Our main goal was to get quality feedback from a group of diverse testers, testing in a variety of conditions. To that end our testers ranged from teenage rippers to veteran weekend warriors to ski bums who stretch their season as long as possible. Our test group spends an average of 40 days on snow per year, so you can trust they know what matters in a quality ski jacket. The jackets on this list made the cut after impressing testers most with their weatherproofing, breathability, fit, comfort, and style.
Reviews: The Best Men’s Ski Jackets of 2023
Picture Organic Stone Jacket ($330)
Sizes: XS to XXL
Weight: 2.9 lbs
Pros: Accommodates a big temperature range; eco-friendly
Cons: Heavy and bulky; trendy look not for everyone
“Stay awhile!” It was a lame joke aimed at tester Adam Jaber’s delayed jacket-shedding, but it speaks volumes about this insulated coat’s incredible thermoregulating ability. Picture lined the waterproof polyester shell (made from a blend of sugarcane waste and recycled content) with 180 grams of fleece-like liner in the body and arms and a honeycomb of loosely woven fabric down the spine. The latter helped keep sweaty back to a minimum. Testers stayed happy skiing everything from 15 degree-days and stormy conditions to spring corn and, in Jaber’s case, hanging inside the lodge. “It is impressive,” he noted. “I’m normally a shell guy, but I actually loved this jacket.” Pit zips and a fleecy high collar help find the sweet spot without de-layering. For places with big temperature variations, we don’t know of a jacket that will keep you more comfortable.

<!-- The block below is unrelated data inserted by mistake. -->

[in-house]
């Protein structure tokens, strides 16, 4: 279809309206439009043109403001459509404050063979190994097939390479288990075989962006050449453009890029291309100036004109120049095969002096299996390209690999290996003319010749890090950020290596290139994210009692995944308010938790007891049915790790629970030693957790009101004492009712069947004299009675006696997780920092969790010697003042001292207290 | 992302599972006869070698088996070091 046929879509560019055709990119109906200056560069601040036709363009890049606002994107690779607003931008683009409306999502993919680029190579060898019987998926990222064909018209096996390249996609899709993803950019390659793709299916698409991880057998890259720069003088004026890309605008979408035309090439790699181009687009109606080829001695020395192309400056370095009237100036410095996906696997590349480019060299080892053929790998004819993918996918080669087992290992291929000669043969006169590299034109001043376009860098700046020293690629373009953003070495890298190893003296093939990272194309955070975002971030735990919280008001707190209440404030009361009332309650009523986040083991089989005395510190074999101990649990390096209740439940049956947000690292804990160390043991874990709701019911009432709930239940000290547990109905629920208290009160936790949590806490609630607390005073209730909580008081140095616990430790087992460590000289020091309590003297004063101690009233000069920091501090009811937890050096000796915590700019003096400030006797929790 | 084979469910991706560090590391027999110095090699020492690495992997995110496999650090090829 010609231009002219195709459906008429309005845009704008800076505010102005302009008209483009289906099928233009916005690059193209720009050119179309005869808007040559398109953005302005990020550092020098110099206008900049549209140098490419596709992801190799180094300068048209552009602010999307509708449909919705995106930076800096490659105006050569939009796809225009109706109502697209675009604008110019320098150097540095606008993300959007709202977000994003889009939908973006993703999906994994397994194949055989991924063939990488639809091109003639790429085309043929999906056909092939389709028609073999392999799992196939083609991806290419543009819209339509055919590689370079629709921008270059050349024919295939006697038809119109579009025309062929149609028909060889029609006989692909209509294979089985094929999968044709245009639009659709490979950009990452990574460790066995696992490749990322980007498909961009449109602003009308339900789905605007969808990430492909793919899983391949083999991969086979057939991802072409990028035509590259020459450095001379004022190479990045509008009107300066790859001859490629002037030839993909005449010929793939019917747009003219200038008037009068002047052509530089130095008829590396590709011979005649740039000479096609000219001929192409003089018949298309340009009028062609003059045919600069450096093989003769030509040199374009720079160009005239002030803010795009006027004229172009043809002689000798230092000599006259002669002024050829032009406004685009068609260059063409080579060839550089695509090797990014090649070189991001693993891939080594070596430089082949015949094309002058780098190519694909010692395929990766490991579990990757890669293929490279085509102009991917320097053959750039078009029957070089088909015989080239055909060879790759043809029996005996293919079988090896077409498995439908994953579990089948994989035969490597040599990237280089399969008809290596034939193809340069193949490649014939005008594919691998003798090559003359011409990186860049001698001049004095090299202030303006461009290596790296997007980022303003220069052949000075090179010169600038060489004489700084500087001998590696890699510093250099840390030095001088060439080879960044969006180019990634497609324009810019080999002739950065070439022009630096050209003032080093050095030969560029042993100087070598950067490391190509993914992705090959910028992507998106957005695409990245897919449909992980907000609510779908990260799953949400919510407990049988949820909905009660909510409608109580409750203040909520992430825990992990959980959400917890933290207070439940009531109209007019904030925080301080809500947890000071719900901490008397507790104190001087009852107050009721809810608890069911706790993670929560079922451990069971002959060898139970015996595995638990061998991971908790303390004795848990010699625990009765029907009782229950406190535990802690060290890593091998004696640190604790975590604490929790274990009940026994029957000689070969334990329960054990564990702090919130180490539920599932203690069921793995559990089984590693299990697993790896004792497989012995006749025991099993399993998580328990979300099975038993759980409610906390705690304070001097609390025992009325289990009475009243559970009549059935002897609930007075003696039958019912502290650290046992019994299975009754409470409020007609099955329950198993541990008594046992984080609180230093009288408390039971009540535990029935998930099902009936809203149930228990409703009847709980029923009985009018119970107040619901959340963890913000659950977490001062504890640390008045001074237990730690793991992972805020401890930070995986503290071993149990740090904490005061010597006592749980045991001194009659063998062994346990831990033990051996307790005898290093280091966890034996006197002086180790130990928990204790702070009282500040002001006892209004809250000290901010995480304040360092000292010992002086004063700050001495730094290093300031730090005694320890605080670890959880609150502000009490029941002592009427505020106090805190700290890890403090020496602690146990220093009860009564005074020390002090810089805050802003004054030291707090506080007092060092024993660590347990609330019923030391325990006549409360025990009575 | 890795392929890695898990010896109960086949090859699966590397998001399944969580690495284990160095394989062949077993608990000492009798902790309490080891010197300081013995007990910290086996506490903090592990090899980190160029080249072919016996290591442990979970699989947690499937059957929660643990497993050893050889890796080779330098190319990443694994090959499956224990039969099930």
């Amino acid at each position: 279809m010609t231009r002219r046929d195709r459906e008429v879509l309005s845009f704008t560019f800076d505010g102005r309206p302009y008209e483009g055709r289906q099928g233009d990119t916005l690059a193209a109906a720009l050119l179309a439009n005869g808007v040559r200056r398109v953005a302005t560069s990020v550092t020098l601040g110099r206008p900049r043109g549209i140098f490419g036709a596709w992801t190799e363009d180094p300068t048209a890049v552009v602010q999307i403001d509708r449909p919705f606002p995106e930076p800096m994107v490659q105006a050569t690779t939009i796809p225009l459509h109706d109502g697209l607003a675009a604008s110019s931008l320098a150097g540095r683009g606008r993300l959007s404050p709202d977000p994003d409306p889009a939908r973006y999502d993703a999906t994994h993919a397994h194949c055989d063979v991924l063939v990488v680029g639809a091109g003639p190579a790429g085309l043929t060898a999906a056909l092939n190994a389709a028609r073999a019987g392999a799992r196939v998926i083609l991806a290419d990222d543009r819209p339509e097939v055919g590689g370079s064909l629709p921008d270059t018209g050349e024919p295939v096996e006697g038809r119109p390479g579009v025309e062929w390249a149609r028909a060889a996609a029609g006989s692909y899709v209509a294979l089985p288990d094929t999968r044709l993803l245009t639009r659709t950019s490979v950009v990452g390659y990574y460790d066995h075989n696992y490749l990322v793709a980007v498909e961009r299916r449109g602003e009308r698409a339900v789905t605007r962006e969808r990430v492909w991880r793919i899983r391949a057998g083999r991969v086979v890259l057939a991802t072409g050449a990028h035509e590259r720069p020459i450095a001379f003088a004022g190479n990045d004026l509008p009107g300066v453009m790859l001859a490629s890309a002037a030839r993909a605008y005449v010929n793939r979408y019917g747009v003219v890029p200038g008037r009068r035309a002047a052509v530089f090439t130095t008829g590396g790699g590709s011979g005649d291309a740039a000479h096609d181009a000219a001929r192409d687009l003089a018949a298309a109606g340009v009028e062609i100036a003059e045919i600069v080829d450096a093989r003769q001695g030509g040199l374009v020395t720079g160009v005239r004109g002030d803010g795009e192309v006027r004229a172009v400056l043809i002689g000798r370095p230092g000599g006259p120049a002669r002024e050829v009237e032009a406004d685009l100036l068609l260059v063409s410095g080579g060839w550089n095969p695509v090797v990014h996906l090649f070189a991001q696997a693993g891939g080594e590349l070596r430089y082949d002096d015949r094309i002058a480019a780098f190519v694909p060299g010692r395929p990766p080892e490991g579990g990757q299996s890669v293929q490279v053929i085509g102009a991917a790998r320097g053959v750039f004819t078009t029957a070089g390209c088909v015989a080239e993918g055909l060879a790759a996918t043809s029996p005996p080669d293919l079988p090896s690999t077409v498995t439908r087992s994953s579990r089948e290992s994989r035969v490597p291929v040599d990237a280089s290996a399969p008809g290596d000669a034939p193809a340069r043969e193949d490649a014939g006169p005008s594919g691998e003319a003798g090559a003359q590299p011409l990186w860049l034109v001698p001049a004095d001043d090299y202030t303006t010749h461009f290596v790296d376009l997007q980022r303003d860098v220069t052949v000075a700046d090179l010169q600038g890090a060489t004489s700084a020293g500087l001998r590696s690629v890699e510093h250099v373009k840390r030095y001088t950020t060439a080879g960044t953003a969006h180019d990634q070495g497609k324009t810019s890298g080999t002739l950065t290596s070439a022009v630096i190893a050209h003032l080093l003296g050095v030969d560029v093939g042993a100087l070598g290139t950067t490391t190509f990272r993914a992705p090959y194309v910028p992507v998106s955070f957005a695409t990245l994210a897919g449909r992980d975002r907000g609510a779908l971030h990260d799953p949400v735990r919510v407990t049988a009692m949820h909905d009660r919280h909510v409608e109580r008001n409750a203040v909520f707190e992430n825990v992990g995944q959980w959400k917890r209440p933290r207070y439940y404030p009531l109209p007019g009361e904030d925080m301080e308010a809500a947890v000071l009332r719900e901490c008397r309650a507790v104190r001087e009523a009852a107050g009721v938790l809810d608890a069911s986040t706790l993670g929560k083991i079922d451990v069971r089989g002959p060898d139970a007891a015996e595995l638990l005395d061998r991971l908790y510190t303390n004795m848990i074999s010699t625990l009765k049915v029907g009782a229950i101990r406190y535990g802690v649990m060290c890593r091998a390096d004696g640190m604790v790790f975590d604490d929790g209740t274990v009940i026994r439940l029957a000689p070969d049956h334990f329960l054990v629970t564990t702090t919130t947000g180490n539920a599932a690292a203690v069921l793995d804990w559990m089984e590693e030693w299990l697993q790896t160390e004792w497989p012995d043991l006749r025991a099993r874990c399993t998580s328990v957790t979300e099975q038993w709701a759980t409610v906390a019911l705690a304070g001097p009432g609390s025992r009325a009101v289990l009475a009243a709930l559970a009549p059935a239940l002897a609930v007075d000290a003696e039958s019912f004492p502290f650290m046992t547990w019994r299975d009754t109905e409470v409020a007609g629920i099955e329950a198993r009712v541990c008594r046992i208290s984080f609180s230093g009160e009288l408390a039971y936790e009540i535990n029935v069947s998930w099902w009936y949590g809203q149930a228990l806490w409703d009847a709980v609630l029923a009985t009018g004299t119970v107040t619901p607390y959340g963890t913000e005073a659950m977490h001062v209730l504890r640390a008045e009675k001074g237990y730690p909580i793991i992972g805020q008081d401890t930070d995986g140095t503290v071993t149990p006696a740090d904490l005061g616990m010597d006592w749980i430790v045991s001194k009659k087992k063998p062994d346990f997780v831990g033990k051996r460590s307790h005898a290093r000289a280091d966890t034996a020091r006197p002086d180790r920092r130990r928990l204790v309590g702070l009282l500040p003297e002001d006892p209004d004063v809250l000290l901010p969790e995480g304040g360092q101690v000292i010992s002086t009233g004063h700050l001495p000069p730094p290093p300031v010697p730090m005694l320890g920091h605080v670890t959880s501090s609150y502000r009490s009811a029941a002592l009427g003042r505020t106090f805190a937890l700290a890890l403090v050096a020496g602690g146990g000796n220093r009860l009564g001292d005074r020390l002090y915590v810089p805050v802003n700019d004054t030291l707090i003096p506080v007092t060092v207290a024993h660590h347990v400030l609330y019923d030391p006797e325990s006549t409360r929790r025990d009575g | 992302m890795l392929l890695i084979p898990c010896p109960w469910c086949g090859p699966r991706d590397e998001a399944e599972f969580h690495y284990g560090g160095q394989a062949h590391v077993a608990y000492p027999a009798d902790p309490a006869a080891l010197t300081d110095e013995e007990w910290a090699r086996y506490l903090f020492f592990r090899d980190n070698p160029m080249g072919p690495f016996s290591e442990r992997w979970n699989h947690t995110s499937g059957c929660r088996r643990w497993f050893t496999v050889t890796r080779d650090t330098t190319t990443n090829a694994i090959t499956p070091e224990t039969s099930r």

Quiksilver Black Alder Stretch Jacket ($420)
Sizes: XS to XL
Weights: 2.3 lbs
Pros: Good fit; moves with you
Cons: Too many pockets; too warm for hiking